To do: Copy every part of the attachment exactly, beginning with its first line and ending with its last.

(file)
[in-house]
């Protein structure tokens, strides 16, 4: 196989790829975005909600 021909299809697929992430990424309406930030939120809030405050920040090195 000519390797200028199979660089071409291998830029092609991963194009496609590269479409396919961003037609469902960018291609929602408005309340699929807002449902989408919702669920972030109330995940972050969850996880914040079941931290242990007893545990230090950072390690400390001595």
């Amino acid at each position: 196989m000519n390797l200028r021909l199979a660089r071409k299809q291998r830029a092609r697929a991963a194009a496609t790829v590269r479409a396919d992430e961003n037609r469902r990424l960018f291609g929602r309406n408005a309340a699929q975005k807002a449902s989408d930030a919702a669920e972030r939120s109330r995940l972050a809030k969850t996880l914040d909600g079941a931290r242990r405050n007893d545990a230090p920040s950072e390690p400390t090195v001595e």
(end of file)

[in-house]
């Protein structure tokens, strides 16, 4: 196989790829975005909600 021909299809697929992430990424309406930030939120809030405050920040090195 000519390797200028199979660089071409291998830029092609991963194009496609590269479409396919961003037609469902960018291609929602408005309340699929807002449902989408919702669920972030109330995940972050969850996880914040079941931290242990007893545990230090950072390690400390001595």
């Amino acid at each position: 196989m000519n390797l200028r021909l199979a660089r071409k299809q291998r830029a092609r697929a991963a194009a496609t790829v590269r479409a396919d992430e961003n037609r469902r990424l960018f291609g929602r309406n408005a309340a699929q975005k807002a449902s989408d930030a919702a669920e972030r939120s109330r995940l972050a809030k969850t996880l914040d909600g079941a931290r242990r405050n007893d545990a230090p920040s950072e390690p400390t090195v001595e």